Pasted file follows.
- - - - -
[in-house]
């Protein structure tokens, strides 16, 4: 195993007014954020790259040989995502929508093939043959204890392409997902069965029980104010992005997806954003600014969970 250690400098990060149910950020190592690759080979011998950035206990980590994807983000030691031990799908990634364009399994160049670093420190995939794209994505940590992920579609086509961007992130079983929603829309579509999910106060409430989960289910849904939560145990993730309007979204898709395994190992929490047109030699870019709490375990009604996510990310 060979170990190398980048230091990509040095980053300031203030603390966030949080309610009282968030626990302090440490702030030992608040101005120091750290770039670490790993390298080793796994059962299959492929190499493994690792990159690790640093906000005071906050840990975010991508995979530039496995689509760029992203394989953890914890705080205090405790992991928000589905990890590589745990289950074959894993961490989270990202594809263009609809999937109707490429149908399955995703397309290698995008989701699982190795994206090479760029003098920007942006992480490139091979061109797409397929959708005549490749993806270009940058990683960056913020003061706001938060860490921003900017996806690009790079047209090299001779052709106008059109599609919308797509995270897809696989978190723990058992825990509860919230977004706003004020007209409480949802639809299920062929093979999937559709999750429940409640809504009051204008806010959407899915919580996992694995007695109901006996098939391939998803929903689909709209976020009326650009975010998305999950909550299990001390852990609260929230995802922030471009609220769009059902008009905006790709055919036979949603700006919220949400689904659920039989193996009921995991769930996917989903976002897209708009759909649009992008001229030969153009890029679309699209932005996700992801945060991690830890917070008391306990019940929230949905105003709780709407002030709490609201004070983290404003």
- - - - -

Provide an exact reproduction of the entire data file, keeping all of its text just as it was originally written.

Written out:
[in-house]
């Protein structure tokens, strides 16, 4: 195993007014954020790259040989995502929508093939043959204890392409997902069965029980104010992005997806954003600014969970 250690400098990060149910950020190592690759080979011998950035206990980590994807983000030691031990799908990634364009399994160049670093420190995939794209994505940590992920579609086509961007992130079983929603829309579509999910106060409430989960289910849904939560145990993730309007979204898709395994190992929490047109030699870019709490375990009604996510990310 060979170990190398980048230091990509040095980053300031203030603390966030949080309610009282968030626990302090440490702030030992608040101005120091750290770039670490790993390298080793796994059962299959492929190499493994690792990159690790640093906000005071906050840990975010991508995979530039496995689509760029992203394989953890914890705080205090405790992991928000589905990890590589745990289950074959894993961490989270990202594809263009609809999937109707490429149908399955995703397309290698995008989701699982190795994206090479760029003098920007942006992480490139091979061109797409397929959708005549490749993806270009940058990683960056913020003061706001938060860490921003900017996806690009790079047209090299001779052709106008059109599609919308797509995270897809696989978190723990058992825990509860919230977004706003004020007209409480949802639809299920062929093979999937559709999750429940409640809504009051204008806010959407899915919580996992694995007695109901006996098939391939998803929903689909709209976020009326650009975010998305999950909550299990001390852990609260929230995802922030471009609220769009059902008009905006790709055919036979949603700006919220949400689904659920039989193996009921995991769930996917989903976002897209708009759909649009992008001229030969153009890029679309699209932005996700992801945060991690830890917070008391306990019940929230949905105003709780709407002030709490609201004070983290404003």